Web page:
Hocking Hills is an Ohio State Park in southern Ohio with some spectacular terrain featuring tall cliffs, deep narrow gorges, huge caves and small waterfalls. There are enough trails and natural points of interest there worth spending at least a weekend there. Possibly even more time there.
Hocking Hills State Park
Hocking Hills is an outdoor enthusiast’s paradise. The very interesting topography of the terrain of Hocking Hills region is due to the existence of the Blackhand Sandstone in a thick formation over the area. This kind of sandstone is weather-resistant, hence the tall cliffs and deep gorges.
The area’s name comes from a shortened version of Hockhocking River – the Shawnee Indian name. “Hockhocking”, in the Delaware language means “bottle”. Shawnee Indians thought that the narrow creek above the waterfall on the Hockhocking River looks like a bottle’s neck.
Time to Visit
The best time to visit is in the Spring or Fall. During the Summer, the streams are often completely dry, or have very little flow, and the waterfalls just have a trickle of water.
Expect the place to be crowded.
As all other Ohio State Parks, admission to Hocking Hills State Park is FREE!
Hocking Hills State Park Natural Attractions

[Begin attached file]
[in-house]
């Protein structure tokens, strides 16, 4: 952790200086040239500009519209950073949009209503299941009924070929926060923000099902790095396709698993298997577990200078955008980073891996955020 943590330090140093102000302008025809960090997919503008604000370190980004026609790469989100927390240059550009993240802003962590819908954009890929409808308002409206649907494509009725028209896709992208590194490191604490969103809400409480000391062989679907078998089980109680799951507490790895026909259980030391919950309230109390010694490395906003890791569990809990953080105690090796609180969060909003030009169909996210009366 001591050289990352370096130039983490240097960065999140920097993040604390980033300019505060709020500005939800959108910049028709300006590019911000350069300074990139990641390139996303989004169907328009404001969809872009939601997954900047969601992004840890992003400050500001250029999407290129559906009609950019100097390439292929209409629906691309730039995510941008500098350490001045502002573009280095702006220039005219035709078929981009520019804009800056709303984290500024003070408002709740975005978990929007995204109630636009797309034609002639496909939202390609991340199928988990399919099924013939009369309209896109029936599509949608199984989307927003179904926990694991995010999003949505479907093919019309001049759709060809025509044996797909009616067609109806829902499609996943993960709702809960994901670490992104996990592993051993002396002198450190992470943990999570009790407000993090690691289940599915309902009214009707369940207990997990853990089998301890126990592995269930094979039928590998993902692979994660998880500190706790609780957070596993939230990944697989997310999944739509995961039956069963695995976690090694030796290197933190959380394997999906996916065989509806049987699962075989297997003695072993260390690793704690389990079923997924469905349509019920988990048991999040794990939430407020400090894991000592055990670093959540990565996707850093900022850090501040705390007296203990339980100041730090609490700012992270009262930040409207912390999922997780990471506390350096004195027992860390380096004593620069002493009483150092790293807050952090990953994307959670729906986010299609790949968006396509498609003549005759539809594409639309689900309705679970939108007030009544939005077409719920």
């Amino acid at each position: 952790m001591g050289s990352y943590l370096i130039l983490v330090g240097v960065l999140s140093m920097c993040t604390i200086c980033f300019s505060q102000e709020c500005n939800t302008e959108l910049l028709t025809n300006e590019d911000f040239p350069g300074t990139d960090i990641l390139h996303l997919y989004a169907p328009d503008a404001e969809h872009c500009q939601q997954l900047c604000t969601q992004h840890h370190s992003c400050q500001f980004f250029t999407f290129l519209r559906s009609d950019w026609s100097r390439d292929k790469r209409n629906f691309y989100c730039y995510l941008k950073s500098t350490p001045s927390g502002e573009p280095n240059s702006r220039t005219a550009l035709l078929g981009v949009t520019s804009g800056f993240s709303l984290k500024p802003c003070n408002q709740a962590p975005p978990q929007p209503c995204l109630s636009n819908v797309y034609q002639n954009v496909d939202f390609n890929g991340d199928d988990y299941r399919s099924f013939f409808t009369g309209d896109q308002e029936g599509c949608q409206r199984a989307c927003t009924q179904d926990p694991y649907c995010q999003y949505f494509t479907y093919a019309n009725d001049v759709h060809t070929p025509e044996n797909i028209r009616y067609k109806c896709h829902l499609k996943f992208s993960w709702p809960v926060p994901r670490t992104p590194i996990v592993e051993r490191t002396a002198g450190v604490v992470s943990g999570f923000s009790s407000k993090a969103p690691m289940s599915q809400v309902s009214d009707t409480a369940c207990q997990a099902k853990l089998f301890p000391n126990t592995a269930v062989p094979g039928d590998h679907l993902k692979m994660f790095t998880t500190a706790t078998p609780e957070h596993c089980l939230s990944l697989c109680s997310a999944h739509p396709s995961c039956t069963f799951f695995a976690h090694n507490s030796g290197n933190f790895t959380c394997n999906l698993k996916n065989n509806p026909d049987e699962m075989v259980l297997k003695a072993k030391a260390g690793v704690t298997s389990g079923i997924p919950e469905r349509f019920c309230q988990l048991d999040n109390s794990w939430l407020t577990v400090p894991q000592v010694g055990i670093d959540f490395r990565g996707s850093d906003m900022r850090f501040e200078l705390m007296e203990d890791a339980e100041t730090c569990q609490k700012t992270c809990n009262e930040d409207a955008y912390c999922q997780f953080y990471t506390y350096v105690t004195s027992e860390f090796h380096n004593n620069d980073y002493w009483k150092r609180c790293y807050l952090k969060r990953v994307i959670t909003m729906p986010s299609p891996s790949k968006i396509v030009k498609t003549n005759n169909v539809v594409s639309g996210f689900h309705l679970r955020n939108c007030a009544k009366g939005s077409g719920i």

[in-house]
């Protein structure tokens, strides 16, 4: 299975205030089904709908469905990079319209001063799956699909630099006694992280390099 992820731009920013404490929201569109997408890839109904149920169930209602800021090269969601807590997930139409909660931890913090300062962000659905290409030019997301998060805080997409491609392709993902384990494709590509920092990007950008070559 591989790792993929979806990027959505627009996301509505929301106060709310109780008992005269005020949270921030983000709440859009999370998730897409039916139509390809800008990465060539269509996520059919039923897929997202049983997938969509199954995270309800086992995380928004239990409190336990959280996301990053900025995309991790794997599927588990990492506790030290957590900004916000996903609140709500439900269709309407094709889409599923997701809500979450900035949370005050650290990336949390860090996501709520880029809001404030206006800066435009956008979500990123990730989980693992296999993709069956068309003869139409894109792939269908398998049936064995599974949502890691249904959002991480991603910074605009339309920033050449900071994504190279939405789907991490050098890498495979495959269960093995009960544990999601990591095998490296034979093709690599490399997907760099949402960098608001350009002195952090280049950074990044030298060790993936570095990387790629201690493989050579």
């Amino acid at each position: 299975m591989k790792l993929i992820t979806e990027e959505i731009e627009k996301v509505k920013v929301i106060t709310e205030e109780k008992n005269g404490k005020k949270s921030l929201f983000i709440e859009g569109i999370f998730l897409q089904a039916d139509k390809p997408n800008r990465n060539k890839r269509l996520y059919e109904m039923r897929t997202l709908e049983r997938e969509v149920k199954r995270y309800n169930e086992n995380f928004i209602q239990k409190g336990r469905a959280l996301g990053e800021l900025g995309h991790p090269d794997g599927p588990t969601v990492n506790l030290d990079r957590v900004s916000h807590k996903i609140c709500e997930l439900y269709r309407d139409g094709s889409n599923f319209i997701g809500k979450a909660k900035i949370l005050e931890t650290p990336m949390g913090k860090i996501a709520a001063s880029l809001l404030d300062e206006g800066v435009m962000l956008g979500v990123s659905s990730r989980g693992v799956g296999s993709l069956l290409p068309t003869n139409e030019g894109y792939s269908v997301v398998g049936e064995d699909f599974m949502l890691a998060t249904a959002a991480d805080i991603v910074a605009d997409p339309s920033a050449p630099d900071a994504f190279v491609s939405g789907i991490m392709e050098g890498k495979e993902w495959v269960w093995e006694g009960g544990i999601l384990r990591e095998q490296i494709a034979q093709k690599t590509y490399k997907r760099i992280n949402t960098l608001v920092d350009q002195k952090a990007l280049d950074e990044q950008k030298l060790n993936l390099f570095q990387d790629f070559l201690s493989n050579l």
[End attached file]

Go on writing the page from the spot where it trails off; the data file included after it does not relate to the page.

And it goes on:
Ash Cave is probably the most spectacular attraction in Hocking Hills. It is so because of its size. The Ash Cave is 700 feet wide and 90 feet high! But the numbers are hard to imagine, so just look at the pictures.
The cave is located very close to the parking lot – you only have to walk for quarter of a mile along a paved, wheelchair accessible path to get to the cave. From the parking lot, you walk through a narrow gorge filled with hemlock and beech trees.
The name comes from a huge amount of ash found under the overhang. It possibly came from Native Americans campfires.
There is also a rim trail around Ash Cave. It is ½ mile long.
Cedar Fall is the largest, by volume, waterfall in Hocking Hills. The name comes from tall hemlock trees, mistaken by early settlers for cedars. Depending on the amount of water in the creek, it can really be a waterfall, or just a trickle. See the pictures.
The trail to Cedar Falls from the parking area is ½ mile long.
If you like to hike, and would want to make a day of hiking from one attraction to another, there’s a 6-mile trail that starts at Ash Cave and then continues on to Cedar Falls and then to Upper Falls in the Old Man’s Cave area. The trail is called the Grandma Gatewood Trail, and it’s actually part of the much longer Buckeye Trail.